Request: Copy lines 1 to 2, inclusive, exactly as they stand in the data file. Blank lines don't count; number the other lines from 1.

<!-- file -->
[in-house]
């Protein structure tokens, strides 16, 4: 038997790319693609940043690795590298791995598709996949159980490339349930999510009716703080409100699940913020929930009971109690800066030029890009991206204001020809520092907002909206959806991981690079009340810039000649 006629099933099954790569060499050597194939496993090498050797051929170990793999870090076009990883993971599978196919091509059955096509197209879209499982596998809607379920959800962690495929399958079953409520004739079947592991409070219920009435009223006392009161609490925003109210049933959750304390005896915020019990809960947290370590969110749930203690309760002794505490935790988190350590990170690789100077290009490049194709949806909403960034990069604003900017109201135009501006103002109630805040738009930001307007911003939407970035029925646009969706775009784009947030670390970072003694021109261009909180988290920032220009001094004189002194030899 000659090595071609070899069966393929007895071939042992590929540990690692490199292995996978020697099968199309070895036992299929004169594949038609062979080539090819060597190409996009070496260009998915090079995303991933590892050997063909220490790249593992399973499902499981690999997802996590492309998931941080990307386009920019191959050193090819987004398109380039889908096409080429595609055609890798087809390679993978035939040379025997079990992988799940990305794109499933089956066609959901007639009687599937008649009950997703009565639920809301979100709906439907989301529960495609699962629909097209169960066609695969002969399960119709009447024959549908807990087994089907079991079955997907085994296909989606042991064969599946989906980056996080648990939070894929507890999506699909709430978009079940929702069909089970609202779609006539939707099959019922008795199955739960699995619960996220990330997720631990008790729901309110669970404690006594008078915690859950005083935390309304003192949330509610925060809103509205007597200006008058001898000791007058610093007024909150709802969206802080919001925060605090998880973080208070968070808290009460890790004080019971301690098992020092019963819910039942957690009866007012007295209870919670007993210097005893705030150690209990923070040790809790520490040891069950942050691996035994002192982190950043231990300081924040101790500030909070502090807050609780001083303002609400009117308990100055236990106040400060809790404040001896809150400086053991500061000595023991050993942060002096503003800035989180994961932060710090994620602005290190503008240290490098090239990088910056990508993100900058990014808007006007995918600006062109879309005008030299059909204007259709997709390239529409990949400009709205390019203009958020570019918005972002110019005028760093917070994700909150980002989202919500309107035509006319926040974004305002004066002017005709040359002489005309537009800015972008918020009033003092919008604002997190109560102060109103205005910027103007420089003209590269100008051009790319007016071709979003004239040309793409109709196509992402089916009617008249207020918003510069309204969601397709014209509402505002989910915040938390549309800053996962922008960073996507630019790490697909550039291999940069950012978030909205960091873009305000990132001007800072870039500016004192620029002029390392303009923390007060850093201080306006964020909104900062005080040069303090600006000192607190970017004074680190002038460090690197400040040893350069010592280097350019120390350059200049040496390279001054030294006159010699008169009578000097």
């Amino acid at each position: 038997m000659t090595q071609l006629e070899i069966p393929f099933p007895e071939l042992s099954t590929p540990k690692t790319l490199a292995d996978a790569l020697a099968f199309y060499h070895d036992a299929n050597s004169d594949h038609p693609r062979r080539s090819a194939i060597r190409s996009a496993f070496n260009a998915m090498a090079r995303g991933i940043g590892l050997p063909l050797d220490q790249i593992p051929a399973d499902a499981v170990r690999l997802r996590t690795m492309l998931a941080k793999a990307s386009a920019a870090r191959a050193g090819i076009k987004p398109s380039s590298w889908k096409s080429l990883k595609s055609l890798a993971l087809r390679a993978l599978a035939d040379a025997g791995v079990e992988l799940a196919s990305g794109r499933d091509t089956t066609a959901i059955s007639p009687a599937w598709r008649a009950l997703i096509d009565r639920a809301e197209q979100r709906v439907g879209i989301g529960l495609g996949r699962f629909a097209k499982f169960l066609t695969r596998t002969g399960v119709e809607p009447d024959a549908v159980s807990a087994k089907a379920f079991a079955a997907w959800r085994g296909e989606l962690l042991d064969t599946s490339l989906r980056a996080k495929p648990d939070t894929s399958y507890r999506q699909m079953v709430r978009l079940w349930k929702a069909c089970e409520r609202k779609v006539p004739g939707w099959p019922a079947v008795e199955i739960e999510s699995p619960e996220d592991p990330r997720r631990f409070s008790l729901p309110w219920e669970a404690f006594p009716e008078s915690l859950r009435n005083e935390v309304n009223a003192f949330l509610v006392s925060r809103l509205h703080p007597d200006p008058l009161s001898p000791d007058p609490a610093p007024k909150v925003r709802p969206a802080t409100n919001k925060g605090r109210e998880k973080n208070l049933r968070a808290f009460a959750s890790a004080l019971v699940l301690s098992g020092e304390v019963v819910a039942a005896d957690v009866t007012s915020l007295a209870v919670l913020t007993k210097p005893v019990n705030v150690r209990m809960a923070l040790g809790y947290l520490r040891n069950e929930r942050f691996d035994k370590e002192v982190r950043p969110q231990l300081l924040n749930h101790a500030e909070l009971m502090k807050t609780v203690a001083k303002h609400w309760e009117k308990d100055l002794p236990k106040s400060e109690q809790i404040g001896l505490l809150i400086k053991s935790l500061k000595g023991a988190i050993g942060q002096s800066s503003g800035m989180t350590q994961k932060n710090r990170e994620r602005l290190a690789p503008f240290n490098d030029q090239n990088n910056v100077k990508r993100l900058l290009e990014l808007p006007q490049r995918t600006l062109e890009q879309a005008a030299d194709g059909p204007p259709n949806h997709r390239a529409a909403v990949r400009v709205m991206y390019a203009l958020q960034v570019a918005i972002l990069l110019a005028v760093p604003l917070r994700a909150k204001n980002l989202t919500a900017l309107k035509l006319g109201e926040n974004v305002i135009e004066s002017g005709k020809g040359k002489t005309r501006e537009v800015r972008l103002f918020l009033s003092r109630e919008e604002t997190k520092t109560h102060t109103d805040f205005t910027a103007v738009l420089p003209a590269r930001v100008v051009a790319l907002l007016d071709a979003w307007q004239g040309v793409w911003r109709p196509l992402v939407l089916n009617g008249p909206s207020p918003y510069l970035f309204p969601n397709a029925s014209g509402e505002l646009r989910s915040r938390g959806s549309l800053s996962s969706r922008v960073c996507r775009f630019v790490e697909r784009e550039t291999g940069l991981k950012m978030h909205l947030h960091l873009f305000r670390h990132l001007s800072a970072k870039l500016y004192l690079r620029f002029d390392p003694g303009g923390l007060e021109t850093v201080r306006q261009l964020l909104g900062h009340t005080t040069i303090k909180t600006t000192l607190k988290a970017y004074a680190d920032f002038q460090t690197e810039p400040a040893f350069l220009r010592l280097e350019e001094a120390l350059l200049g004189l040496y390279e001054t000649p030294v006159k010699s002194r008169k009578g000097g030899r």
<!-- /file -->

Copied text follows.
[in-house]
């Protein structure tokens, strides 16, 4: 038997790319693609940043690795590298791995598709996949159980490339349930999510009716703080409100699940913020929930009971109690800066030029890009991206204001020809520092907002909206959806991981690079009340810039000649 006629099933099954790569060499050597194939496993090498050797051929170990793999870090076009990883993971599978196919091509059955096509197209879209499982596998809607379920959800962690495929399958079953409520004739079947592991409070219920009435009223006392009161609490925003109210049933959750304390005896915020019990809960947290370590969110749930203690309760002794505490935790988190350590990170690789100077290009490049194709949806909403960034990069604003900017109201135009501006103002109630805040738009930001307007911003939407970035029925646009969706775009784009947030670390970072003694021109261009909180988290920032220009001094004189002194030899 000659090595071609070899069966393929007895071939042992590929540990690692490199292995996978020697099968199309070895036992299929004169594949038609062979080539090819060597190409996009070496260009998915090079995303991933590892050997063909220490790249593992399973499902499981690999997802996590492309998931941080990307386009920019191959050193090819987004398109380039889908096409080429595609055609890798087809390679993978035939040379025997079990992988799940990305794109499933089956066609959901007639009687599937008649009950997703009565639920809301979100709906439907989301529960495609699962629909097209169960066609695969002969399960119709009447024959549908807990087994089907079991079955997907085994296909989606042991064969599946989906980056996080648990939070894929507890999506699909709430978009079940929702069909089970609202779609006539939707099959019922008795199955739960699995619960996220990330997720631990008790729901309110669970404690006594008078915690859950005083935390309304003192949330509610925060809103509205007597200006008058001898000791007058610093007024909150709802969206802080919001925060605090998880973080208070968070808290009460890790004080019971301690098992020092019963819910039942957690009866007012007295209870919670007993210097005893705030150690209990923070040790809790520490040891069950942050691996035994002192982190950043231990300081924040101790500030909070502090807050609780001083303002609400009117308990100055236990106040400060809790404040001896809150400086053991500061000595023991050993942060002096503003800035989180994961932060710090994620602005290190503008240290490098090239990088910056990508993100900058990014808007006007995918600006062109879309005008030299059909204007259709997709390239529409990949400009709205390019203009958020570019918005972002110019005028760093917070994700909150980002989202919500309107035509006319926040974004305002004066002017005709040359002489005309537009800015972008918020009033003092919008604002997190109560102060109103205005910027103007420089003209590269100008051009790319007016071709979003004239040309793409109709196509992402089916009617008249207020918003510069309204969601397709014209509402505002989910915040938390549309800053996962922008960073996507630019790490697909550039291999940069950012978030909205960091873009305000990132001007800072870039500016004192620029002029390392303009923390007060850093201080306006964020909104900062005080040069303090600006000192607190970017004074680190002038460090690197400040040893350069010592280097350019120390350059200049040496390279001054030294006159010699008169009578000097």